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As both cars have their origins from over ten years ago - Alpine 1959 and MGB 1962 - there isn't a lot to choose between them on styling. Certainly the Tiger doesn't look dated against the MGB GT although the latter is still current. Both cars are 2+vestigial 2 with the MG having the advantage of the lift-up rear door for easy loading, but losing to the Tiger if you want to conceal your luggage from the public gaze. One might have expected the MGB interior to look modern and more aware of safety padding than the Tiger, but it still uses the same old crackle black tin fascia with a padded top while the Tiger's wooden facia still looks attractive. The MG has a padded steering wheel though, which is much better looking than the stock mock-wood of the other, as well as safer.

It's in suspension that the difference is more obvious; although both employ the same basic layout with a leaf sprung rear axle, the Tiger is much more jiggly on bumpy surfaces and could be really quite tiring on a long secondary road run. One would like to be able to say that the MG is a lot better, but whereas the ride is quieter it isn't a lot smoother over the same surfaces. Once on fast main roads though, the MGB is much more effortless with its long-legged overdrive and engine virtually inaudible up to 3,500 rpm beyond the note changes to a gentle thrum. The Tiger engine is as effortless but audible and the ride always firm, and there are one or two rattles. Steering on both is fairly similar, heavy but reasonably direct and both are responsive on their big radials.

There wasn't much difference in wind noise either but the Tiger hardtop is inherently noisy while BGTs vary and the noise is thus theoretically curable.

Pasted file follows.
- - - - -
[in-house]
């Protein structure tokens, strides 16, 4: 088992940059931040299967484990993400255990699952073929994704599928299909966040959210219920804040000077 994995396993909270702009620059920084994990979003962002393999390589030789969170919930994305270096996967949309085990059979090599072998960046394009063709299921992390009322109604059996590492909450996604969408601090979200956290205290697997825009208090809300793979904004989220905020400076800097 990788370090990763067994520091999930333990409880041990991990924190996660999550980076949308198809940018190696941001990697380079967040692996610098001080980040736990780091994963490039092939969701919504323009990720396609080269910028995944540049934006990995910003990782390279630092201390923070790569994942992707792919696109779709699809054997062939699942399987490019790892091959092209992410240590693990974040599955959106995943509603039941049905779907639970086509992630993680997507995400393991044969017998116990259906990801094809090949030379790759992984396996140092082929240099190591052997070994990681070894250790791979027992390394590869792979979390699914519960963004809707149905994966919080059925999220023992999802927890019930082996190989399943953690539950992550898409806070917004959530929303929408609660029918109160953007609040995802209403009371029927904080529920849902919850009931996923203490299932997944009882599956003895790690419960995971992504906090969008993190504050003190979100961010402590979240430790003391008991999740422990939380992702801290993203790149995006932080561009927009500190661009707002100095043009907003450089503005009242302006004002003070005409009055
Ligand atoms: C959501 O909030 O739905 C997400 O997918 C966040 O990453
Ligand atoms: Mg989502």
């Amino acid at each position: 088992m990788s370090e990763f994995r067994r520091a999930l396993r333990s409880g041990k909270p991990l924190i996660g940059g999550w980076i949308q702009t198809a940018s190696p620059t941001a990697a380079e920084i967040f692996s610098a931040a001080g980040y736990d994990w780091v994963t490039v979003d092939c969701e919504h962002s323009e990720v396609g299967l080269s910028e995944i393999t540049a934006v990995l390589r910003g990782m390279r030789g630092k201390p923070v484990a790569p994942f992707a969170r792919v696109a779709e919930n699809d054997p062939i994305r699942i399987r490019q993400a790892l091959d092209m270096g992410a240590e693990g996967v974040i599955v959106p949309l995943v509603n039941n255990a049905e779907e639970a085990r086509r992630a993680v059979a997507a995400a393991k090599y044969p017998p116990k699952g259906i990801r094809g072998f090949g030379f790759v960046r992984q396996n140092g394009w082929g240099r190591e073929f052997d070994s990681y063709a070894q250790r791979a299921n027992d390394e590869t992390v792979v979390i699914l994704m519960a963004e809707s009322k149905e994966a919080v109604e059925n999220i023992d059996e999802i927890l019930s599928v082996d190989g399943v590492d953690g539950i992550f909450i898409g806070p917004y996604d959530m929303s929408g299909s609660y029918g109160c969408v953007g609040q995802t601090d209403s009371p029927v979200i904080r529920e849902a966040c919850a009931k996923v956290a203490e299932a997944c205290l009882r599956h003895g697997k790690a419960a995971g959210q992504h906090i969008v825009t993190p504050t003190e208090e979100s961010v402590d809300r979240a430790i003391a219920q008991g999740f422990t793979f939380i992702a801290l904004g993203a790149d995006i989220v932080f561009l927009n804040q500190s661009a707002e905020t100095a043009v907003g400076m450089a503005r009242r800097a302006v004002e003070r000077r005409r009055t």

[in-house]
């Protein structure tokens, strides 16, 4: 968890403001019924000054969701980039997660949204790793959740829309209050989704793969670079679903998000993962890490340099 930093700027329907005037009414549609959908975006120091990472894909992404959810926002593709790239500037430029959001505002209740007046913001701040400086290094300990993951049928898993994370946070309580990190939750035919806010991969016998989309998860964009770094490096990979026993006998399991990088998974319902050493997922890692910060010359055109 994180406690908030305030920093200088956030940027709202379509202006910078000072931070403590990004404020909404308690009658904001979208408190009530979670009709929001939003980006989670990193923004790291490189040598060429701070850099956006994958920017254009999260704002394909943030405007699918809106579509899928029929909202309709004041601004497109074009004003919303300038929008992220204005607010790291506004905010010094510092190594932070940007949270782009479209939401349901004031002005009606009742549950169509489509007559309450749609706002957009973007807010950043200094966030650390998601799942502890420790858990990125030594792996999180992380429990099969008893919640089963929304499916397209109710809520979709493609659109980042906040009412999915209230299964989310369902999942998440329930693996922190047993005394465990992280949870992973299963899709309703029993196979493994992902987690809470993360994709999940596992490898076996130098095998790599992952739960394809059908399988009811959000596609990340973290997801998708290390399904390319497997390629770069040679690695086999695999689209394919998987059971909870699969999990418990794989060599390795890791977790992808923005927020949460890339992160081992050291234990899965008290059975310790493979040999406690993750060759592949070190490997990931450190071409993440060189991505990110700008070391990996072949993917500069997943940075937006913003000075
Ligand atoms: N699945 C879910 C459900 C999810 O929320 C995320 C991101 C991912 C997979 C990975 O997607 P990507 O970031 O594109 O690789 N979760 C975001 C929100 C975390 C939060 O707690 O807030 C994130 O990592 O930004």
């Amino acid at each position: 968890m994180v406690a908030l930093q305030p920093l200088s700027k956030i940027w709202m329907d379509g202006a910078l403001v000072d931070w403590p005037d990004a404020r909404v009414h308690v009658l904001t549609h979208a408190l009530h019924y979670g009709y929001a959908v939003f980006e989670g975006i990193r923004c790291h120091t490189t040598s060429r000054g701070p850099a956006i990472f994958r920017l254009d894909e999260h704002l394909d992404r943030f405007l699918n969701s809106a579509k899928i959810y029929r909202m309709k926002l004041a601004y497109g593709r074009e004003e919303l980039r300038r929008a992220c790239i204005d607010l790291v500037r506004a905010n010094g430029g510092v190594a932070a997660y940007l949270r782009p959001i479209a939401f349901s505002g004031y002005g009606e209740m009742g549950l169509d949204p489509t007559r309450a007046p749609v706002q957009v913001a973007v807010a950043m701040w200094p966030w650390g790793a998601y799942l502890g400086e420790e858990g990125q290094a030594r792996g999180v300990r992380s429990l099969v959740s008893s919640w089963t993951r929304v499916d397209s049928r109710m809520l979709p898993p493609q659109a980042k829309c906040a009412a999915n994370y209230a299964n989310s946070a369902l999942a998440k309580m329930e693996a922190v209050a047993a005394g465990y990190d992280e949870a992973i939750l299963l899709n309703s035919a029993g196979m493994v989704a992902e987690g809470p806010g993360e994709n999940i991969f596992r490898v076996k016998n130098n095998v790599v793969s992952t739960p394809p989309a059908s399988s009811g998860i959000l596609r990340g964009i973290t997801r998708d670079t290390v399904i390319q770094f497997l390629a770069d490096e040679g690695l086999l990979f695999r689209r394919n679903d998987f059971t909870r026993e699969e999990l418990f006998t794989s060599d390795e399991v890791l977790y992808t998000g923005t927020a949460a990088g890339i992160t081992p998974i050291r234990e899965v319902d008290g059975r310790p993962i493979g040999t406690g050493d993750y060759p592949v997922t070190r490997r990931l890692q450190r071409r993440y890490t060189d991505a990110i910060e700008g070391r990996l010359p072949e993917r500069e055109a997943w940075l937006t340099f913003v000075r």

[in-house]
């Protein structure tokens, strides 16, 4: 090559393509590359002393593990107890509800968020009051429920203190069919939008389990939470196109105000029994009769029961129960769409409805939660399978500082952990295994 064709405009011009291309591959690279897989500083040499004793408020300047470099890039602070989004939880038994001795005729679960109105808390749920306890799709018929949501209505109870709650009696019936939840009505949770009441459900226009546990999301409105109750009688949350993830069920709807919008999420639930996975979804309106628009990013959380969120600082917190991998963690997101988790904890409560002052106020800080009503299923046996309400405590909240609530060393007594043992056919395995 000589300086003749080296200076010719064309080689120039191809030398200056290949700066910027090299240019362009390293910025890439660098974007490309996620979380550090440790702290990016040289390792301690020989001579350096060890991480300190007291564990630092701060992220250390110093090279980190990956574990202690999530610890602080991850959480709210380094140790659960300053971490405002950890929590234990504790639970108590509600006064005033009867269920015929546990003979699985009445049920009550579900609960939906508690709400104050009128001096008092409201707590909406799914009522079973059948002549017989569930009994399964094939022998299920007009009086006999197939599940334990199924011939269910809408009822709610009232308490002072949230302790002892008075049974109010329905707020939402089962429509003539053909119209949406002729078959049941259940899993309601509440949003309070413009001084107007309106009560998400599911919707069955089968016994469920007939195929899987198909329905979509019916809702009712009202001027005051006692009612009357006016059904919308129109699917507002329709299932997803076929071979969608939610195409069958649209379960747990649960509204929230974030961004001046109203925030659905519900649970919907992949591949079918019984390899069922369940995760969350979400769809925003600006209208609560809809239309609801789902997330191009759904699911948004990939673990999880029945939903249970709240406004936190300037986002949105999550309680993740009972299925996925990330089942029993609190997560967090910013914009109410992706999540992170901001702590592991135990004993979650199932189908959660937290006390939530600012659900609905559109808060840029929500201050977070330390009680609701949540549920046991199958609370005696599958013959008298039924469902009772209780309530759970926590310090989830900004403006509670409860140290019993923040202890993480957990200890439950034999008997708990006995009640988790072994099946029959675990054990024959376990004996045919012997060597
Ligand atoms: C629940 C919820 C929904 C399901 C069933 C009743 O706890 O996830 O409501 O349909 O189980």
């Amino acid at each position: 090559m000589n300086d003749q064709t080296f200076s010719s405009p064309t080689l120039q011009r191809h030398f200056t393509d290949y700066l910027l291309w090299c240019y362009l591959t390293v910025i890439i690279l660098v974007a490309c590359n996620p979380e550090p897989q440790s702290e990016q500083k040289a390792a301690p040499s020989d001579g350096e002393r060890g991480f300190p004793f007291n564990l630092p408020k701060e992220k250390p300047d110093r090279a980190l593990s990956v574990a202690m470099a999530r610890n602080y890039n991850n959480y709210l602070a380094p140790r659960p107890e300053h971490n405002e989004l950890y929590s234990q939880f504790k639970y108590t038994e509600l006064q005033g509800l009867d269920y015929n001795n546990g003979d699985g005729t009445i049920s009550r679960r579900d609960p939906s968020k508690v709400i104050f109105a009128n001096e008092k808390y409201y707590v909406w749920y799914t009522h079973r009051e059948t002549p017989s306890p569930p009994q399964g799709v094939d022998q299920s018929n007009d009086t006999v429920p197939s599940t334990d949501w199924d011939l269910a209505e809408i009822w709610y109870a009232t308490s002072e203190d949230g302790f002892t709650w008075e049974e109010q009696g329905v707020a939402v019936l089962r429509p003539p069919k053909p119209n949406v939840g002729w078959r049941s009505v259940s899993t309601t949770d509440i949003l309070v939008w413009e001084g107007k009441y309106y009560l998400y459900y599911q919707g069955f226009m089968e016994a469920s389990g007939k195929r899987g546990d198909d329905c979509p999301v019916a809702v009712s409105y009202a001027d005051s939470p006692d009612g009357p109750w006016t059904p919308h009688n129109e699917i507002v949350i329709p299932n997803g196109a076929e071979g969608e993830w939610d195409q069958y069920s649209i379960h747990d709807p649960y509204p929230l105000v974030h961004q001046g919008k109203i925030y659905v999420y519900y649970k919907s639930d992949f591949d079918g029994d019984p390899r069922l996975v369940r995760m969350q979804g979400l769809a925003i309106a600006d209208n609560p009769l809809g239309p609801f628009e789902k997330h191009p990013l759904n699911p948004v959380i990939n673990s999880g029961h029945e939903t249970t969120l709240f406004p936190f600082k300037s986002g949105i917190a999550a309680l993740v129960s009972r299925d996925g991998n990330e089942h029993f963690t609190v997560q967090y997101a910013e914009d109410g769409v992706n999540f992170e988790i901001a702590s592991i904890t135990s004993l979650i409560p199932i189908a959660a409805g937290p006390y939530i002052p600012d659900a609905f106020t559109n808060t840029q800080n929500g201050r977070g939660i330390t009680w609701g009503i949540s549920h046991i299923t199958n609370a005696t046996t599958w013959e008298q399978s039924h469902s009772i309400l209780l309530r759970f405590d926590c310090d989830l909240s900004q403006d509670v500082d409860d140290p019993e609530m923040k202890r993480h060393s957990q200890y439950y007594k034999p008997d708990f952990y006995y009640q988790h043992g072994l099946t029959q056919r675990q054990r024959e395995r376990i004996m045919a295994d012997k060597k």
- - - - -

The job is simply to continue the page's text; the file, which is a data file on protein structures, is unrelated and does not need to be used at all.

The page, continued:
The Tiger we chose came from Nostalgia at 27 London Road, Hertford Heath, Hertsfordshire and was certainly in very good condition; it had 25,000 miles on the clock which looked genuine from the condition of the interior and under the bonnet. The first Tigers with the 4.2-litre Ford were shown as Alpine 260s in October 1964; Tiger II in 1967 came as a 4.7-litre version for export only. However a handful of the 4.7s were made with right hand drive, about 20 out of over 600; some came from George Hartwell, some went to the police and a few, like the one Maurice Smith ran, came out of the Rootes development department. This car was a 1967 one. Against the 4.2 Tiger the 4.7-litre engine gave 174 against 141 bhp, a greater increase than that due to mere litres, so it is a little more stressed but by European standards it is hardly working which breeds longevity.

New or Old?



Just as graphs of appreciation/depreciation will cross so we need a graph of viability against annual mileage. The Tiger is a practical toy while the B is well set to give satisfaction over a long period; we would reckon that around 10,000 miles a year is reasonable for the Tiger to conserve both car and enthusiasm for it. For anything greater you need the B with its easier serviceability and parts availability. In fact you can still get Tiger parts and Ford engine bits but they are getting fewer. Of course the Tiger was almost not a Rootes product with a trimmed body from Pressed Steel, engine from Ford with a Borg Warner manual box, Salisbury back axle and the whole lot assembled by Jensen, so you may need to go to the original manufacturers for parts. Some 6,500 Tiger I's were built so it may pay to get a worn out one to keep your Tiger II going; at the moment though, there seemed to be no suggestion that this car wouldnít keep running reliably for some time yet. Take your pick.